Sacramental Incorporation. Sacramental celebrations signify some human and social situations into which the subject of the sacrament is being incorporated (e.g., membership in the Church through Baptism). But, for the eyes of faith, what is denoted is understood to connote a special mode of incorporation into the mystery of the Church: the life of faith in Christ. As social sacrament of salvation, the Church expresses this twofold meaning by reaching out to the subject through the symbolic gesture, and by the accompanying sacramental verbal formulas that explicitly refer to the deeper meaning of the activity. Both gesture and word express the desire of the Church for the sanctification of the subject, and are intended to evoke a corresponding desire in the subject.
As acts of the Church sacraments have an essentially epicletic orientation (see epiclesis). Some essential verbal formulas of the sacraments are explicit invocations addressed to God (e.g., ordination prayers). But even when the indicative, active form is used (e.g., "I baptize you … "), as act of the Church it is only understandable as a petition before God. However, the confidence that the Church manifests is grounded on the conviction of faith that what she does serves as transparency for what Christ is doing in and through the sacramental acts of His Church. Because Christ is the head of the Church, the symbolic action represents Christ reaching out to the subject, and the sacramental word is inserted by Christ himself into His "eternal intercession" before the Father.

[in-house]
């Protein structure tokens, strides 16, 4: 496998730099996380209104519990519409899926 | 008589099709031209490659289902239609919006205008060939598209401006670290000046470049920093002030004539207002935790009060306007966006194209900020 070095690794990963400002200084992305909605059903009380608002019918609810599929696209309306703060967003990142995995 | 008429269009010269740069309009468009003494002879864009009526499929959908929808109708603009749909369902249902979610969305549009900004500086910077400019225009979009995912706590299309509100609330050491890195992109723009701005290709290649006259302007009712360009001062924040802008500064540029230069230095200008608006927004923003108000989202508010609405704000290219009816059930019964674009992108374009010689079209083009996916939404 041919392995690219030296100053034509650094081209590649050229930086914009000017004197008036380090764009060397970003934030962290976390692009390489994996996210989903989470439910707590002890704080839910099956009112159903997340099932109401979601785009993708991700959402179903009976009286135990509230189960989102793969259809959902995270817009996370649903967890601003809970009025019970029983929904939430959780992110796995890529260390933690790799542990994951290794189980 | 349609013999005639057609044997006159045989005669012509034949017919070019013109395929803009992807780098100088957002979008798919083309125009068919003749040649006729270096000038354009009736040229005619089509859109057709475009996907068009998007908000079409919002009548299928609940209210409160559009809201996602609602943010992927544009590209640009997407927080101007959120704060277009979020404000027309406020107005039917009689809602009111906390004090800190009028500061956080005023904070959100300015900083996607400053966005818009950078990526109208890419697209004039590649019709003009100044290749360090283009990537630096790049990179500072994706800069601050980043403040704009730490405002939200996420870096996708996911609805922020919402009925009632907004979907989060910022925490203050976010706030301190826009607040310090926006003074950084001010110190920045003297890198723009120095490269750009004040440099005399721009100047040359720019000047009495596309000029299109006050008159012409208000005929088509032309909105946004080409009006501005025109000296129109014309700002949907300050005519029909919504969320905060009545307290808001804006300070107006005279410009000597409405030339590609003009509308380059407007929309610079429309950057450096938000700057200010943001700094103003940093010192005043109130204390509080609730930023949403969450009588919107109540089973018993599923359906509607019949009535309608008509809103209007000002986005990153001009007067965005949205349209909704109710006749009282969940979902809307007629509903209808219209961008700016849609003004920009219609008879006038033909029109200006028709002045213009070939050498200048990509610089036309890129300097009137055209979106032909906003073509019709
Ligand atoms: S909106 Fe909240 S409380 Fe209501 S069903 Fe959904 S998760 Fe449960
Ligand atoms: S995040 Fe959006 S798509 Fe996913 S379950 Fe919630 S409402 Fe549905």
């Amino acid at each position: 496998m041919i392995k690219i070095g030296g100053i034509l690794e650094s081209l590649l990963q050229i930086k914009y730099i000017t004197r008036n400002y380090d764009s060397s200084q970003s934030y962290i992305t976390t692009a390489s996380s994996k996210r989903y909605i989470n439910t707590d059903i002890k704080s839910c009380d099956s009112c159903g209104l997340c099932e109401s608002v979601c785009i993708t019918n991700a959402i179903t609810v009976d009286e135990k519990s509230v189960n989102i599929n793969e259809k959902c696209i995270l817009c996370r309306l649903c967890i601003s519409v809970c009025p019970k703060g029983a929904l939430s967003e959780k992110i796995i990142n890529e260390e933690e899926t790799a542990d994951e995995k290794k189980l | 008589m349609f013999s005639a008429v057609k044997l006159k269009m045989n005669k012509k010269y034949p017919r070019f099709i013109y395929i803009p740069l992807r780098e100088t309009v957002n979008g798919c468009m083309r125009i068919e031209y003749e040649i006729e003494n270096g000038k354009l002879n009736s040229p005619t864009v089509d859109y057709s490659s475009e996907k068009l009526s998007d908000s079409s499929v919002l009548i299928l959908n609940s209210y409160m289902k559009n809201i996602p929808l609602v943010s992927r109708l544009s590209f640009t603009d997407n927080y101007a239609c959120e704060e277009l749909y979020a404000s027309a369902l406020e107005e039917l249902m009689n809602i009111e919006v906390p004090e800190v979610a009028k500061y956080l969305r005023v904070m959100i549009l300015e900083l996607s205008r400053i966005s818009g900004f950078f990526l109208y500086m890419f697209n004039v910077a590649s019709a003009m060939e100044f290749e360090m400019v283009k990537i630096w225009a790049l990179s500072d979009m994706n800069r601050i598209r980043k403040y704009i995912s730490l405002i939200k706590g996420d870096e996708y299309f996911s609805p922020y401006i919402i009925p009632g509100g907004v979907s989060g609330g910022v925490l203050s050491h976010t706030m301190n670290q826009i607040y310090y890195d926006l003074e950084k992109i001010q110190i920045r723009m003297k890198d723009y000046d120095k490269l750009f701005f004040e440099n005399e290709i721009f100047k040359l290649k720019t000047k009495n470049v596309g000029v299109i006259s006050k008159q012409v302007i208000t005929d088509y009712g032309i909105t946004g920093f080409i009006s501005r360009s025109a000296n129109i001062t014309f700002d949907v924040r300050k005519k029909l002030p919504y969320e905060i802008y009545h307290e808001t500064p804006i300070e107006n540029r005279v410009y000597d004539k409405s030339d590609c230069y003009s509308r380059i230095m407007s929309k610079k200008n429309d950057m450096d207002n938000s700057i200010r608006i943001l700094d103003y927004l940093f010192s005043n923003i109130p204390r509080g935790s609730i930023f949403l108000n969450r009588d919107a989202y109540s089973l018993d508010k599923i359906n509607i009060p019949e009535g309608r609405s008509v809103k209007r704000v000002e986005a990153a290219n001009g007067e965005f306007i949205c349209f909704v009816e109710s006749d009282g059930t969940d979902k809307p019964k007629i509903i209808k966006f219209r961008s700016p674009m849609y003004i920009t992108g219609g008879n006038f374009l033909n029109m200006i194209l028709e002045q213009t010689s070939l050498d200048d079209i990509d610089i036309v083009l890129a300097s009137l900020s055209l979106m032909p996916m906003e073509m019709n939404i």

When one adds to this consideration the witness of faith of the traditional churches of the East and West that the realization of the sacraments, and the sanctification of the subjects of sacraments, also depend on the work of the Holy Spirit, the full meaning of the term ex opere operato is made accessible. It can be stated in this way: sacramental celebrations are efficacious ex opere operato because the symbolic actions and intercessory prayer of the Church are the representation and actualization of the twofold aspect of the sacramentality of Christ. The personal source of the correspondence between the activity of the Church and the activity of Christ is the one Holy pirit, whom Christ possesses in fullness and shares with His Church. Because the intercession of the Church, made in, with and through Christ the High Priest (sacrament of the divine-human love of the Father), in the power of the Holy Spirit, is always heard by the Father, sacramental celebrations are always the offer of the sanctifying Spirit, made by the Father through the Risen Lord (sacrament of the divine-human love of humanity), in accord with the signification of the sacramental signs instituted by Christ. Consequently, there is a sending of the Spirit by the Father through the Risen Lord to the apt subject, who is open in faith to receive the grace proper to the sacrament.
Bibliography: e. h. schillebeeckx, Christ, The Sacrament of the Encounter with God (New York 1963) 82–89. Constitution on the Sacred Liturgy, Vatican Council II: The Conciliar and Post Conciliar Documents, ed. a. flannery (Collegeville 1975) 1–36.
[e. j. kilmartin]